Science Reporting and the Mission-Orientated Agencies Funding Research:

Good Intentions are Not Enough



In 1985 medicine reporter Lillian Newbery's article on "Genetics to Advance Cure for Blindness" appeared in The Sunday Star. It remains typical of its genre, and the points made in my following article, written in 1985 in response to it, appear to retain their validity three decades later (March 2015). As far as I recall, if submitted (presumably to The Star), it was never published. 



Sometimes, with the best of possible intentions, we achieve the very opposite of what we set out to achieve. I will suggest here that the reporting of some of the activities of the mission-orientated agencies which support medical research in Canada may actually be impeding progress towards finding treatments for their diseases of interest. As an example, I will discuss an article entitled Genetics to Advance Cure for Blindness by Lillian Newbery which appeared in The Sunday Star (28th April 1985). The article happens to concern the Retinitis Pigmentosa Foundation.

The article begins by reporting that scientists are on the verge of finding a genetic marker for the hereditary disease retinitis pigmentosa. This will allow the detection of the gene in disease-free carriers, thus facilitating genetic councilling. The article points out that further work could lead to the identification of the gene causing retinitis pigmentosa and, through this, the discovery of the defect that causes the disease. This is exciting reporting which probably states quite accurately the current state of research on retinitis pigmentosa. There is little hyperbole and little to disagree with in Ms. Newbery's article so far.

However, on reading on, we find the following statement:

"... in 1982 the Medical Research Council of Canada, the federal granting agency, allotted little more than $1.5 million to all eye research and less than $600,000 to projects related to RP. In the same year, the Retinitis Pigmentosa Foundation of Canada contributed $200,000 to research, one third the total given by Ottawa." (my italics)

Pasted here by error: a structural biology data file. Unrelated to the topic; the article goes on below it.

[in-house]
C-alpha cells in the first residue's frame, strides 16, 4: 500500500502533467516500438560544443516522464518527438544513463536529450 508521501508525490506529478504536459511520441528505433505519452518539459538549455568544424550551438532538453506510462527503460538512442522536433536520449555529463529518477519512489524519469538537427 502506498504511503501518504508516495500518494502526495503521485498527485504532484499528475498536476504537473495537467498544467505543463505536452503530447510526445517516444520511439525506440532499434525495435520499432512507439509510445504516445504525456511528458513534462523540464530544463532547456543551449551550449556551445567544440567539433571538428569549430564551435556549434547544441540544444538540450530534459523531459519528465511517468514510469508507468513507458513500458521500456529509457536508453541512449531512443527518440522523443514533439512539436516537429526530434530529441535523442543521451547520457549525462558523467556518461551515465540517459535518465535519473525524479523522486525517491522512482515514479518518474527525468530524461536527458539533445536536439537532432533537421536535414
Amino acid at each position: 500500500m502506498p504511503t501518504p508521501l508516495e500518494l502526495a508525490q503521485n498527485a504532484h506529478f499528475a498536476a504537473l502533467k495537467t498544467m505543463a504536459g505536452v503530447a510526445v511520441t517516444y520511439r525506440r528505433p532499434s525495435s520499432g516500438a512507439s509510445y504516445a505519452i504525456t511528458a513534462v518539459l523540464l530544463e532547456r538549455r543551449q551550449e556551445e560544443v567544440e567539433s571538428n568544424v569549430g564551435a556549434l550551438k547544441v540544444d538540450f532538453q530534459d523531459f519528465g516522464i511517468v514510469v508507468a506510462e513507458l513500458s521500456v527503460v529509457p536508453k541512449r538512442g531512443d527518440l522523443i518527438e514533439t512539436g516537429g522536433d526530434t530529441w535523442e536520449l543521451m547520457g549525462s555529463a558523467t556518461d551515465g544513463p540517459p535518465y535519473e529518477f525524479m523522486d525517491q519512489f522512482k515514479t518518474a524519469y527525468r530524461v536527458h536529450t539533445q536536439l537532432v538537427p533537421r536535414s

To the average reader of The Sunday Star, this implies some criticism of the extent to which Ottawa is supporting eye research. The major contribution of the MRC to the advance being reported is not mentioned. With the very best of intentions Ms. Newbery is pressuring the MRC to give more funds to eye research. Similarly, by multiple avenues, others with interests in a particular  disease are pressuring for their disease to receive more MRC funding. At face value this seems quite laudable.

However, there is a different viewpoint. The discovery of a genetic marker is an important and logical step in the understanding of retinitis pigmentosa. Having reached this point, we can look back and ask what chain of events led here? What discoveries had to be made before this discovery could be made? Did the Retinitis Pigmentosa Foundation support those prior discoveries? Or was the Foundation funding research which, with hindsight, can be seen not to have been so timely as the research which made possible the discovery of genetic markers?

Before genetic markers could be found for various diseases, there had to be fundamental advances in molecular biology and genetics. Progress in these areas was particularly spectacular in the 1970s resulting in the development of recombinant DNA technology. It was this technology whch opened up new approaches to disease. It was the MRC, not the RPF, which made the major contribution to this area. The mission of the MRC is to advance the understanding and treatment of disease. The MRC is no less concerned about retinitis pigmentosa than the RPF. However, the MRC recognized that the time was not yet right for a direct attack on the disease. Accordingly, it placed high on its list of priorities the funding of basic medical research to establish a knowledge-base for a logical and orderly attack on specific diseases.

Looking back on this in 2015 it is sad to see both how little, and how much, has changed. How little, because the quick-fix obsession continues to heavily influence funding priorities. How much, because private funding sources (e.g. the Gates Foundation) are increasingly getting into the field. The marketeers have moved in! Collossal flows of funds in their direction pull away skilled technicians and laboratory space from those most competent to attack the problems. Of course, having made their billions by their early 30's, the healthy tech billionaires' prime concern is their own demise. Professed anti-aging researchers reap a rich bounty! For more on this see Ariana Eunjung Cha, Magna Jen-Louis and Eddy Palanzo  "Tech Titans Latest Project: Defying Death" The Washington Post, April 4, 2015.

Donald Forsdyke, April 5 2015

Vannevar Bush, who got the mission-orientated agencies started in 1945 (Click Here) must be weeping!

Donald Forsdyke, May 5 2017

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                This page was established in March 2015 and was last edited by DRF 06 May 2017